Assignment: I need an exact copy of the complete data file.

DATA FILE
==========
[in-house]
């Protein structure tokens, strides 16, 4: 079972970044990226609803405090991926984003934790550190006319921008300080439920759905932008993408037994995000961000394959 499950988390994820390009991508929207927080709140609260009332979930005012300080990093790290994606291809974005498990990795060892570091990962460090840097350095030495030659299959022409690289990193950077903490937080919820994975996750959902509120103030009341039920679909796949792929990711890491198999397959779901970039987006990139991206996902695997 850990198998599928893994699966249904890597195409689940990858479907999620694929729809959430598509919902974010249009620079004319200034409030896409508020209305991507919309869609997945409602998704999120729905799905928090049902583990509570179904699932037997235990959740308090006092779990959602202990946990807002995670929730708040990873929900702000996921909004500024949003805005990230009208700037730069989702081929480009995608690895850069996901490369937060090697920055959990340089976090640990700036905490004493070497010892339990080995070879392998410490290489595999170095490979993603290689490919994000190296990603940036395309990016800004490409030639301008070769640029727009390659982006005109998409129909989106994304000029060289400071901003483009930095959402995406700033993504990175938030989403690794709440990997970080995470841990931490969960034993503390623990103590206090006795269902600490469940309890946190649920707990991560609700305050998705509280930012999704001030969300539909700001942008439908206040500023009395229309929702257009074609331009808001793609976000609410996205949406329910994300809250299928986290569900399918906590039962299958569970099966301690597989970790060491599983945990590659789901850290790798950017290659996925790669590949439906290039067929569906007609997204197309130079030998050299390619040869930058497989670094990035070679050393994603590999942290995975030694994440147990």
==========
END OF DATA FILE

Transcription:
[in-house]
């Protein structure tokens, strides 16, 4: 079972970044990226609803405090991926984003934790550190006319921008300080439920759905932008993408037994995000961000394959 499950988390994820390009991508929207927080709140609260009332979930005012300080990093790290994606291809974005498990990795060892570091990962460090840097350095030495030659299959022409690289990193950077903490937080919820994975996750959902509120103030009341039920679909796949792929990711890491198999397959779901970039987006990139991206996902695997 850990198998599928893994699966249904890597195409689940990858479907999620694929729809959430598509919902974010249009620079004319200034409030896409508020209305991507919309869609997945409602998704999120729905799905928090049902583990509570179904699932037997235990959740308090006092779990959602202990946990807002995670929730708040990873929900702000996921909004500024949003805005990230009208700037730069989702081929480009995608690895850069996901490369937060090697920055959990340089976090640990700036905490004493070497010892339990080995070879392998410490290489595999170095490979993603290689490919994000190296990603940036395309990016800004490409030639301008070769640029727009390659982006005109998409129909989106994304000029060289400071901003483009930095959402995406700033993504990175938030989403690794709440990997970080995470841990931490969960034993503390623990103590206090006795269902600490469940309890946190649920707990991560609700305050998705509280930012999704001030969300539909700001942008439908206040500023009395229309929702257009074609331009808001793609976000609410996205949406329910994300809250299928986290569900399918906590039962299958569970099966301690597989970790060491599983945990590659789901850290790798950017290659996925790669590949439906290039067929569906007609997204197309130079030998050299390619040869930058497989670094990035070679050393994603590999942290995975030694994440147990």